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Environment

4 Ways Zika Can Be Contained Without Slaughtering Bees

Change.org

Recently, South Carolina used planes to spray the insecticide Naled in parts of the state to kill mosquitoes and guard against the Zika virus.

Officials wanted to act swiftly after news that four citizens of Dorchester County had contracted Zika while traveling, but in their haste to contain the threat, they overlooked basic environmental protocols and ended up killing millions of honey bees.

Some beekeepers lost all of their hives, and their livelihoods, as a result. The consequences of mass die-offs go beyond the hardship of a few farmers. The role that bees play in maintaining ecosystems cannot be overstated. Through cross-pollination, bees allow 30% of the world’s crops and 90% of the world’s wild plants to thrive. Without bees, many plants would die off, jeopardizing many sources of food.

Read More: The $29B reason why we need to invest in bees

There was no reason why so much collateral damage had to occur. Ensuring human and environmental health can and should go hand-in-hand.

Here are four things communities everywhere should be doing to both minimize the risk of Zika and save bees.


Spray Insecticides as a Last Resort

Zika is a frightening virus that has spread rapidly in Brazil, Puerto Rico, and many other countries. It’s understandable that officials would want to eradicate the threat of the disease before it had a chance to take hold, because defending public health is, after all, their number one priority.  

But South Carolina had no recorded transmissions of Zika from a mosquito bite. The only case of the disease being contracted in the state occurred via sexual transmission.

Read More: What you need to know about the Zika virus
That means there was no evidence that mosquitoes were carrying Zika in the state. Plus, the primary carrier of Zika, the Aedes aegypti, is not common in South Carolina.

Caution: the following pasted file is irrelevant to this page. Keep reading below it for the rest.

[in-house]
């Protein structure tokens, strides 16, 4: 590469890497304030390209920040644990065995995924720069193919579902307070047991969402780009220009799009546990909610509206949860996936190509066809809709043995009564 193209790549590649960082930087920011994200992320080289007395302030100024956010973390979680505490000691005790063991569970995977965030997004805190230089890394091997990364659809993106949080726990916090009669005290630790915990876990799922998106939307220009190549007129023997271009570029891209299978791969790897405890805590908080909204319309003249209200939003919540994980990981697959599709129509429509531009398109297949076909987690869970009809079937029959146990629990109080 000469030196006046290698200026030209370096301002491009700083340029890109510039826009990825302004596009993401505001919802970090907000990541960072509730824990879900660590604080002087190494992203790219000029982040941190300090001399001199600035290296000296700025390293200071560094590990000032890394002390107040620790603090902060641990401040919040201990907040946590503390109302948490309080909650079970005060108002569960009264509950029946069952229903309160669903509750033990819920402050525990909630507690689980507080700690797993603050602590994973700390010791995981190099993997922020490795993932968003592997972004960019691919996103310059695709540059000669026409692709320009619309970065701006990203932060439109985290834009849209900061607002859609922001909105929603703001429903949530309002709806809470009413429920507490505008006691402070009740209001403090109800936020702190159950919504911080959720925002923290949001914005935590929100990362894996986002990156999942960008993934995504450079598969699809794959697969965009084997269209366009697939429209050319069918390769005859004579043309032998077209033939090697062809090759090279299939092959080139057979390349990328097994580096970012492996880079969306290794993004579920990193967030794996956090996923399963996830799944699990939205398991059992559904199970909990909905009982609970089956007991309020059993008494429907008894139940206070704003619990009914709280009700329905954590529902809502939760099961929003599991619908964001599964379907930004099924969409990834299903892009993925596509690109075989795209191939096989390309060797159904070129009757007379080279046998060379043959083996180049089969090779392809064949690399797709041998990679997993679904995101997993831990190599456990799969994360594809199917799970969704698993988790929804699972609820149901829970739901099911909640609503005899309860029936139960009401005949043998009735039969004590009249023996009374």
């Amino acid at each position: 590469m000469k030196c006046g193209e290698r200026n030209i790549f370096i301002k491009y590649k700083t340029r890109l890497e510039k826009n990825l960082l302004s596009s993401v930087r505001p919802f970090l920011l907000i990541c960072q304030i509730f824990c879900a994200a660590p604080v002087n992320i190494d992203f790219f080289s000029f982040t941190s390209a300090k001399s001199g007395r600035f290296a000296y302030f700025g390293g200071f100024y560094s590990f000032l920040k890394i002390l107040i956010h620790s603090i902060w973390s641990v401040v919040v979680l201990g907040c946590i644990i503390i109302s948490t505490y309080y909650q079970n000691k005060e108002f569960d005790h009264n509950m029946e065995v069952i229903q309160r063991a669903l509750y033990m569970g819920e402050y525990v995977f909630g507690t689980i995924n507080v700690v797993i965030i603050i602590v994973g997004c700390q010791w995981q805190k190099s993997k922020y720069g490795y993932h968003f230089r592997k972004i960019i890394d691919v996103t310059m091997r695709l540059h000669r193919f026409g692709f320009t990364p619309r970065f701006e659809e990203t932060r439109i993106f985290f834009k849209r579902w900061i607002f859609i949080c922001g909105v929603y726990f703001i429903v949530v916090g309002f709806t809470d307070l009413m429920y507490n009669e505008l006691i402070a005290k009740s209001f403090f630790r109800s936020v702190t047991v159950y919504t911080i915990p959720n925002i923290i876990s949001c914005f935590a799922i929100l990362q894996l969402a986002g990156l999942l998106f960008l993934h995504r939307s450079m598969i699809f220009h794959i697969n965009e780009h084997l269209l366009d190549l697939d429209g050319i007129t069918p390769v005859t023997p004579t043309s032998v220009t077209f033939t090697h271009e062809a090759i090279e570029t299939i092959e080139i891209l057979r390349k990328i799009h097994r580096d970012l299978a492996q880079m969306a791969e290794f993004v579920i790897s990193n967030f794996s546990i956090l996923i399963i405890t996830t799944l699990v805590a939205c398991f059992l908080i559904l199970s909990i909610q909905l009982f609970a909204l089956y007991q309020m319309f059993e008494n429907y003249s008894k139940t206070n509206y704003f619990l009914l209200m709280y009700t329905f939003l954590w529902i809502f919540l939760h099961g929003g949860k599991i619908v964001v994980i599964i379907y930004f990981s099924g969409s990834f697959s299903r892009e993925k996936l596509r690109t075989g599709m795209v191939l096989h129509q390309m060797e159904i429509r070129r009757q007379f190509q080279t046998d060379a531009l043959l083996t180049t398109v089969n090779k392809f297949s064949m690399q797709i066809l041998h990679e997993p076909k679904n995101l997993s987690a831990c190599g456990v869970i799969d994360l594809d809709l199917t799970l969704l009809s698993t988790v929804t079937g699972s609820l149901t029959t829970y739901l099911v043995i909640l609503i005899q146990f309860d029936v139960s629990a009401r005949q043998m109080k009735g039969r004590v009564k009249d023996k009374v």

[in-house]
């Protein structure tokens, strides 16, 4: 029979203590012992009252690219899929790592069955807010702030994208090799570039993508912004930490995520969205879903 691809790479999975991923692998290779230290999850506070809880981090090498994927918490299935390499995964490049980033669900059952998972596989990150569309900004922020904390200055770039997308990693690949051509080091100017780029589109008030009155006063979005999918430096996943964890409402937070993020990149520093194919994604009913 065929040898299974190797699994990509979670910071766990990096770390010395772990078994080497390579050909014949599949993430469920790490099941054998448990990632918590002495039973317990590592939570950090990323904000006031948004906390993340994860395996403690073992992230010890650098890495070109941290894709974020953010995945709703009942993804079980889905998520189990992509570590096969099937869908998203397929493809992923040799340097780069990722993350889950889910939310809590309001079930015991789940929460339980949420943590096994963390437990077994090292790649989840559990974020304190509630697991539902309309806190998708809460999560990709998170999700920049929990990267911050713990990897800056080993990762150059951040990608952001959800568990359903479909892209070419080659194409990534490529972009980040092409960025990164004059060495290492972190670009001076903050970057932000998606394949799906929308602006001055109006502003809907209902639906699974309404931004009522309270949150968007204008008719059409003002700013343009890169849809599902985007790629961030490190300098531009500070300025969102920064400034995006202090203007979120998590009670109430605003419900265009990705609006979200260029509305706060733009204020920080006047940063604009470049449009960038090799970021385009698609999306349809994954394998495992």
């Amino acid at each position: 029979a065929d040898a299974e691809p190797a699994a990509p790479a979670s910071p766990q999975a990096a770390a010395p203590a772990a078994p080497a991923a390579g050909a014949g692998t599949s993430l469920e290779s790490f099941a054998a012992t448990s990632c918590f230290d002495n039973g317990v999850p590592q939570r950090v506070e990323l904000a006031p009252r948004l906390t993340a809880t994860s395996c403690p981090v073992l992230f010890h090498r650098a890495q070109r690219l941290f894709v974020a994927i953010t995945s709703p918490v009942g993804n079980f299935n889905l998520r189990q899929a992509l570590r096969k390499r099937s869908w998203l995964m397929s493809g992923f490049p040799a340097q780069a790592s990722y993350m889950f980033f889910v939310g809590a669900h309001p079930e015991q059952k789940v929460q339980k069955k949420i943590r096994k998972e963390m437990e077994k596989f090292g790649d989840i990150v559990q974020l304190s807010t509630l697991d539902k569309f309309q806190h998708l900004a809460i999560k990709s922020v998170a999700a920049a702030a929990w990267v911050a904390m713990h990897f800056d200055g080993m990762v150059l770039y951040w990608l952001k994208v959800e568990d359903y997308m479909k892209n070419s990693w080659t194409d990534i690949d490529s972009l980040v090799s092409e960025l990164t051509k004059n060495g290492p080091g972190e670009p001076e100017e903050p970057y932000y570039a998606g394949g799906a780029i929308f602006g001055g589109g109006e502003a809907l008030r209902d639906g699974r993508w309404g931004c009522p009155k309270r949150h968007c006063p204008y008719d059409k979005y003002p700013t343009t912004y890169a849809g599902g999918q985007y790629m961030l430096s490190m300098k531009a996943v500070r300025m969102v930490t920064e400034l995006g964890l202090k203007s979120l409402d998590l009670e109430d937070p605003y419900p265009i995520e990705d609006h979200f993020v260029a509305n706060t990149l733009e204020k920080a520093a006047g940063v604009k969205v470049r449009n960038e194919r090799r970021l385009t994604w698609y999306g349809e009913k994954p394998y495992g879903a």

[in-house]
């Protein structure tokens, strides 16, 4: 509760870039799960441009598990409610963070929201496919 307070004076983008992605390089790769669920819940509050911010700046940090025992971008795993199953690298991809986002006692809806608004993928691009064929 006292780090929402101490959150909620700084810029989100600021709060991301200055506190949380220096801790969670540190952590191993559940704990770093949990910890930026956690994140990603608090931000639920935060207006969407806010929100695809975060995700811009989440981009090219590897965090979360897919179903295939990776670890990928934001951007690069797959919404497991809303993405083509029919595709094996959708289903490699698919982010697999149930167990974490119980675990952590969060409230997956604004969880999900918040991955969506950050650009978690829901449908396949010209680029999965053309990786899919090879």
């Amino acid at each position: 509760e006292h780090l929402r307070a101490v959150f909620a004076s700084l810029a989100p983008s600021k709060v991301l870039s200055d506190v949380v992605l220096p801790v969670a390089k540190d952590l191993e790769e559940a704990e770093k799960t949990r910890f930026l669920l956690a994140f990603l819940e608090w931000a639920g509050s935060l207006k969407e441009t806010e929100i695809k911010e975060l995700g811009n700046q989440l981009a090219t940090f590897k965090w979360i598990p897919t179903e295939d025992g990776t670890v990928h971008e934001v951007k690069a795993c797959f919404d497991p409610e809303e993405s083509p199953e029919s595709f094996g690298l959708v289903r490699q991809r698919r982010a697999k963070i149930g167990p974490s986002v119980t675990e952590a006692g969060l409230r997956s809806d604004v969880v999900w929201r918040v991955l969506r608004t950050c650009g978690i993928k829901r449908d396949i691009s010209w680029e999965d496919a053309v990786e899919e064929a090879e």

It’s true that Zika could mosquitos could eventually pick up the disease and begin spreading it, especially when you consider that the breeding season of mosquitoes has been extended through warm weather, and historic rainfall have increased spawning grounds. But this scenario should have been weighed against the potential negative consequences of large-scale pesticide spray.

For example, insecticides exposure can kill a range of insects, microbes, and other small organisms that serve beneficial roles. Also, humans, especially pregnant women and small children, can suffer from exposure to large-scale mosquito spray.

Rather than resort to spraying immediately, officials could have promoted other, less harmful methods such as the systematic emptying of pools of water and advising people to wear longer sleeves and avoid travel to Zika-affected regions.

If Spraying Is Needed, Make Sure Everyone Knows

If officials in Dorchester County deemed spraying to be necessary after other precautions had been taken, then before efforts were made, the town should have ensured that everyone was fully aware that chemicals were on the way. It turns out that enough time and effort weren’t put into informing people that planes would be dropping the insecticides on the appointed date.

As a result, many beekeepers had no idea it was coming and had no time prepare for it.

"There are 'no spraying' signs all over my property," said beekeeper Juanita Stanley, who lost more than 3 million bees. "But my bees were poisoned from the sky."

“This is crazy,” she said. “It's like using a sledgehammer to crack a peanut. The devastation that it has already caused is beyond comprehension. We can't live without these honeybees."

A thorough media campaign could have been deployed to inform citizens and state officials could have specifically contacted beekeepers and other vulnerable parties.

Also, smaller, more targeted operations could have been conducted to prevent collateral damage. Aerial spraying is, as Stanley said, like cracking a peanut with a sledgehammer.

Support Funding for Zika Research

Scientists are furiously working to develop vaccines and medicines for Zika virus. In the US, a bill was just blocked that would have provided necessary funds. Ensuring this money is corralled should be the priority of all legislators, because it’s the best long-term solution against Zika.

Read More: Congress Again Fails to Pass Zika Funding as Florida Outbreak Grows

Act on Climate Change

The Zika Virus has been heavily abetted by climate change. Rising temperatures extend the mosquito season and the increased the likelihood of extreme rainfall makes it easier for mosquitoes to spawn and spread disease.

Working productively with other countries to deal with climate change should be a priority of any politician concerned about mosquito-borne diseases.

This means investing in renewable energy, moving away from fossil fuels, helping places that are vulnerable to climate change prepare for the consequences, and many other things.  


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